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    Clique x Trey Songz

    Two weeks ago we met Trey Songz, in Paris for his concert with Nicki Minaj at the Zénith. Often called “the world’s most sexy singer”, 2015 is his year. After his album Trigga pushed its way to the top position on the charts from the first week of its release last June, he is now on a world tour.

    Between anecdotes about his childhood, R.Kelly and Stevie Wonder, Trey Songz talks to us about business strategy, the latent racism of the music industry, the difficulties artists come into today – even someone of his stature – to make it in the music business in the US.

    “I didn’t realize I was poor”.

    As a child, Trey Songz was brought up by his mother in a modest home. “In Petersberg Virginia, we didn’t have much”, he tells us. He is currently involved in a cultural program in his hometown, helping out single mothers.

    “I learnt how to make music like people do business”.

    His last album promoted him to the level of international star. But before this, Trey Songz had put out five albums, receiving much less attention. “I’m at a stage in my career where I’ve taken the bull by the horns”, he tells us. The absence of instantaneous success was beneficial he says, allowing him to better appreciate his success.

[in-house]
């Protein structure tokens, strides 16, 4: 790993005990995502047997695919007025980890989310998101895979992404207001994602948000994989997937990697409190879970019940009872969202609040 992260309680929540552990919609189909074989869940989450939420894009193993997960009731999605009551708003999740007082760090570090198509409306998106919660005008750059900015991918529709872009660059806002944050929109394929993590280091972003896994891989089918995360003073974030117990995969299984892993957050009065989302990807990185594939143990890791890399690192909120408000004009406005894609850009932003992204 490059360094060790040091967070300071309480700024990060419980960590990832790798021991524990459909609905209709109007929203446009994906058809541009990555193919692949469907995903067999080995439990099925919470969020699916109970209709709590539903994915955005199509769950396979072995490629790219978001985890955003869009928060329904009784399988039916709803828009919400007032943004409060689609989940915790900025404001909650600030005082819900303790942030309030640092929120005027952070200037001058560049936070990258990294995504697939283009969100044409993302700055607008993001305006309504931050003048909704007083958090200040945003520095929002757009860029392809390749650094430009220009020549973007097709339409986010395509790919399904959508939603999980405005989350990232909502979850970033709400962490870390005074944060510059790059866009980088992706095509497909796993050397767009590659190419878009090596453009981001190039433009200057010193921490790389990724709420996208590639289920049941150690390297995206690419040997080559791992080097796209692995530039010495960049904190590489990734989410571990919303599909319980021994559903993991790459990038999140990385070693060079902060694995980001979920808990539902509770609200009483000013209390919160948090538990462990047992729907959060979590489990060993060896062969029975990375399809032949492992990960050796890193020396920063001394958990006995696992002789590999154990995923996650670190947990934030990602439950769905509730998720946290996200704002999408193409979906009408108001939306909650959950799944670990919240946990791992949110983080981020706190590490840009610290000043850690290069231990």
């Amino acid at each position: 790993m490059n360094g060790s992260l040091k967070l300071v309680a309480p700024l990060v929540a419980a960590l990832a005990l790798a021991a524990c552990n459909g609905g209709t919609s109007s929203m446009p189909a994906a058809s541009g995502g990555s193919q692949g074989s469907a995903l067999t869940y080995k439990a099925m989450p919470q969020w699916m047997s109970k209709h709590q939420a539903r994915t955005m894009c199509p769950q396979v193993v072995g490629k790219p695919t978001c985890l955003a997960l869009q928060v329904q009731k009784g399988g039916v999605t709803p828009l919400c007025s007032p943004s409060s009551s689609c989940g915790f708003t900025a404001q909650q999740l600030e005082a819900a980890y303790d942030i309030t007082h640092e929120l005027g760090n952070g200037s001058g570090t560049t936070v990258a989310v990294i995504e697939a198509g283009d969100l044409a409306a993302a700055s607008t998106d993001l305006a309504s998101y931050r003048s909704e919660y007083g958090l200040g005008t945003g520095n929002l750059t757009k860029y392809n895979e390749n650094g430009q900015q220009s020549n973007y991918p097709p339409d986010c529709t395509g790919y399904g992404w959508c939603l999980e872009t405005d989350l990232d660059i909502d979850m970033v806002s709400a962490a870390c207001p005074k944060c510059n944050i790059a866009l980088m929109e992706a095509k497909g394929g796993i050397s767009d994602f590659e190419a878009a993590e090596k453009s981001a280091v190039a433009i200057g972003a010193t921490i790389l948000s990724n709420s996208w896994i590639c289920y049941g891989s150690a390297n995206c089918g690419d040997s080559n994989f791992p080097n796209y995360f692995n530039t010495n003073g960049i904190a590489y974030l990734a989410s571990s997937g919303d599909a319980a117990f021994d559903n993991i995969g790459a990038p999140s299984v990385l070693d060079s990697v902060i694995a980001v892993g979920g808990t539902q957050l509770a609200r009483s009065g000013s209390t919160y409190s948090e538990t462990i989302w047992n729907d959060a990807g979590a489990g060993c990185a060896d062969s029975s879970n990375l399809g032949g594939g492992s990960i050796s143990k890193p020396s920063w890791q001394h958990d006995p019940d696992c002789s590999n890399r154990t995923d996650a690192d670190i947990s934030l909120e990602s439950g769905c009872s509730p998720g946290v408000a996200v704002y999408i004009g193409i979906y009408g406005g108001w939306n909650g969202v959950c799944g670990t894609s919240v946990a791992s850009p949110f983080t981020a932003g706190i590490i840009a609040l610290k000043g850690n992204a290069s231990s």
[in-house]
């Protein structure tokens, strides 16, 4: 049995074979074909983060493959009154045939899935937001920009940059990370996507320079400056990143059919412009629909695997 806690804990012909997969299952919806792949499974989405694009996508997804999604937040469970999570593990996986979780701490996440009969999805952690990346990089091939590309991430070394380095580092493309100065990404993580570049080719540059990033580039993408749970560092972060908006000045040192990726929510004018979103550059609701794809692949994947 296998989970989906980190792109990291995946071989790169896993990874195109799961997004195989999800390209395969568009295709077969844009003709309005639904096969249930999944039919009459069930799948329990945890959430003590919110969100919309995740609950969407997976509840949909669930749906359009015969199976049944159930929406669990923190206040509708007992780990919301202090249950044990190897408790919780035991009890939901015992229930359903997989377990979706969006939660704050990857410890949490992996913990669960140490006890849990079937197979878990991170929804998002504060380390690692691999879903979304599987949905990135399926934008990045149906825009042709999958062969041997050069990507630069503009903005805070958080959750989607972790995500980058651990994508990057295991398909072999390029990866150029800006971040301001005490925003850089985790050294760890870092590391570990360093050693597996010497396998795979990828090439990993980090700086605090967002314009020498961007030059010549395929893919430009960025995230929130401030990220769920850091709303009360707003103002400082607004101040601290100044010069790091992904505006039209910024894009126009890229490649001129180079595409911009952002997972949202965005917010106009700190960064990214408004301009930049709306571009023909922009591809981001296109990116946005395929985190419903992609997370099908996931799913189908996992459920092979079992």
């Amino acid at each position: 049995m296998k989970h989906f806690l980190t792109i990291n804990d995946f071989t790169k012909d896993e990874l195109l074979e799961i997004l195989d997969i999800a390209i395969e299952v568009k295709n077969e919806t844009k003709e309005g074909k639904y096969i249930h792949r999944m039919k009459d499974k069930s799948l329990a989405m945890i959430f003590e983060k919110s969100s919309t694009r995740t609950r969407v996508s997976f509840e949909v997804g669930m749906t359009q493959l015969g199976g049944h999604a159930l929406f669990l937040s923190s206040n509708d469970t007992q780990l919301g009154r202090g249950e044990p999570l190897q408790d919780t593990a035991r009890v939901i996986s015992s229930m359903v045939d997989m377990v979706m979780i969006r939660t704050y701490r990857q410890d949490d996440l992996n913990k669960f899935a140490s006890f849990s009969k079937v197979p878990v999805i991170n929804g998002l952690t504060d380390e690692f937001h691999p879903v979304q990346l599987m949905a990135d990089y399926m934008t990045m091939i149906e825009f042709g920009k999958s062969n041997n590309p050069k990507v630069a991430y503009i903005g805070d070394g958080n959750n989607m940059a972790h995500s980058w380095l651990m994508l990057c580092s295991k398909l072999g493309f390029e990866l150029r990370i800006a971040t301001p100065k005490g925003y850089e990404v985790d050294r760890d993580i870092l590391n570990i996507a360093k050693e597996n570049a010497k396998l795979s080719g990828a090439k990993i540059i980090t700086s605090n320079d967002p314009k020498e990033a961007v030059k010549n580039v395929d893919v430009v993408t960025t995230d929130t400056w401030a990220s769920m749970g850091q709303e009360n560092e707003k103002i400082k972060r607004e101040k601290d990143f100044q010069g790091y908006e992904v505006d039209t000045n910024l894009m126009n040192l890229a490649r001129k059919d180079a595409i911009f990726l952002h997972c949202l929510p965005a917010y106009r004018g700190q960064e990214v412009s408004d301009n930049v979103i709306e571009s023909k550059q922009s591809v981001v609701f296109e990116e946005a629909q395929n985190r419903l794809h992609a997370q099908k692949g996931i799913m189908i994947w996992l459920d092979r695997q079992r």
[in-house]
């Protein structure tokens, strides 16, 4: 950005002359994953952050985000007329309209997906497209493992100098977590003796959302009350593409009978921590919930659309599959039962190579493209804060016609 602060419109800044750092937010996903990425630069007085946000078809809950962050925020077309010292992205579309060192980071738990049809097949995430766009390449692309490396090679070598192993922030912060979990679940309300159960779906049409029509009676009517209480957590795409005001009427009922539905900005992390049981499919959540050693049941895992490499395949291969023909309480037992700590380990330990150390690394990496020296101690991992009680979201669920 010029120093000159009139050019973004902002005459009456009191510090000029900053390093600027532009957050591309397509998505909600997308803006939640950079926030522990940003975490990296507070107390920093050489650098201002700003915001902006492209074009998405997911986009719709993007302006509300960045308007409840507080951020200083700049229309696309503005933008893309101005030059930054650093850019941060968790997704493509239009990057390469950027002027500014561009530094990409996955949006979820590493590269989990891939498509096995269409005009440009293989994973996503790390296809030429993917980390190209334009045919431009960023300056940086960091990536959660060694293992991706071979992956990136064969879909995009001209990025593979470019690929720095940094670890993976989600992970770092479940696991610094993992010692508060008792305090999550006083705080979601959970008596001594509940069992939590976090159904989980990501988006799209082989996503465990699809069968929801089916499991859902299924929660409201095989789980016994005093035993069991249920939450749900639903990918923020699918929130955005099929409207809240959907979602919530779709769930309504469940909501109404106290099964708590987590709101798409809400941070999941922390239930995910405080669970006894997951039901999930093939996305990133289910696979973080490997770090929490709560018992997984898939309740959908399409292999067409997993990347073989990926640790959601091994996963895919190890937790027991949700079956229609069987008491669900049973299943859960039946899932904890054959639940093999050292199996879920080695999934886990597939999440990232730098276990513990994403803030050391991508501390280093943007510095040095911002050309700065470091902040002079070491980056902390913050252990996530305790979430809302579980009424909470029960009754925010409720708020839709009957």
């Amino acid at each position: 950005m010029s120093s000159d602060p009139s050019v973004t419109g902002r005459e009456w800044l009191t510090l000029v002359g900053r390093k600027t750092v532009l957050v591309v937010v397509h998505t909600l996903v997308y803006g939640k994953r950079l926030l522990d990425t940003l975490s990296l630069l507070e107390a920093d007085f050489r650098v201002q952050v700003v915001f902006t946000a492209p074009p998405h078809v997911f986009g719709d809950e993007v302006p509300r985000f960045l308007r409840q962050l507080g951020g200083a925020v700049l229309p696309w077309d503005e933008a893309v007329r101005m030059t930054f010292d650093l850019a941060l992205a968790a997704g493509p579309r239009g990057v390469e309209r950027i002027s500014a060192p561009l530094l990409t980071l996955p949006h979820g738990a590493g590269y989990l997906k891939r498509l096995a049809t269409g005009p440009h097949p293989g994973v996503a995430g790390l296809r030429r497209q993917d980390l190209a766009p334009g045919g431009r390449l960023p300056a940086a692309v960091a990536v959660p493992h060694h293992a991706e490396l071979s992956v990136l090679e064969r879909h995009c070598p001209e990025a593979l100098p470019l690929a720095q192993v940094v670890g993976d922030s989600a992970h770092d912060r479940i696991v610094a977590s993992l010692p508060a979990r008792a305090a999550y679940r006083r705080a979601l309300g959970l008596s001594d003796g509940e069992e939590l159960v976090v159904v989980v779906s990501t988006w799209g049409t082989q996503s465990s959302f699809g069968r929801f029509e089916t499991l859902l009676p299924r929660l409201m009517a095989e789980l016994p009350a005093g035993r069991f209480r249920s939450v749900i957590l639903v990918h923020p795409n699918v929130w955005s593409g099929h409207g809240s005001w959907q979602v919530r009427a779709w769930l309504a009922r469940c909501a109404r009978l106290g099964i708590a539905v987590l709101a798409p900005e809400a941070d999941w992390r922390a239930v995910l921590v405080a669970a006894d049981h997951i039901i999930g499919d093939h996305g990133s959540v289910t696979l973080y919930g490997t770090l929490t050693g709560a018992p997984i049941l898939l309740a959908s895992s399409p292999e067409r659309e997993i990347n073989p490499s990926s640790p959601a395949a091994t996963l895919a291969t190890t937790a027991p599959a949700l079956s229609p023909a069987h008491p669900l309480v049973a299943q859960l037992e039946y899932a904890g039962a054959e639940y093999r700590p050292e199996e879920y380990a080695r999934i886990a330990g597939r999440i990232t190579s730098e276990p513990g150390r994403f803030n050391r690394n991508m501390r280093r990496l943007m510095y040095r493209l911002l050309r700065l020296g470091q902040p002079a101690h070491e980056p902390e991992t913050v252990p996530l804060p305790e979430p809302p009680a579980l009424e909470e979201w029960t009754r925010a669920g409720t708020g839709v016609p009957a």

“Today in music, your music is given a label, a genre according to the color of your skin”.

    For Trey Songz, American society is in a phase of transition at a time where the population identifies with stars such as Nicki Minaj, Beyoncé, Jay-Z but where cases of police brutality against black Americans are frequent. In the music industry, things are the same: “the frontiers are blurred”, he says, but divisions remain, most often defined by skin color: when “Miley Cyrus, Adele or Ed Sheeran make r’n’b, it’s considered pop”. His own albums are systematically classified in the category, “urban adult contemporary”.

    My most successful albums are the disposable ones.

    During a digression in the discussion about the audacious screenplay of the series Empire, Trey Songz speaks of the release of his two biggest hits, I Invented Sex and Say Aaah; the release dates of both songs were pushed back until they were leaked. He talks to us about his relationship with R.Kelly and about the difficulty today to reconcile “hit making” and musical innovation.

    “I congratulate people like Kendrick and J. Cole who go against what people expect from them. Today it is even more scary to be audacious because everything is so superficial”.

    We also learn that while the two were on stage, Stevie Wonder gently put the author of I invented sex back in his place:

    The first words that Stevie Wonder said to me were: “I invented sex, I’ve got 10 kids.”

    Before adding, “I’m trying to put together a basketball team”.

    Music Clique x Interview

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    Mouloud Achour
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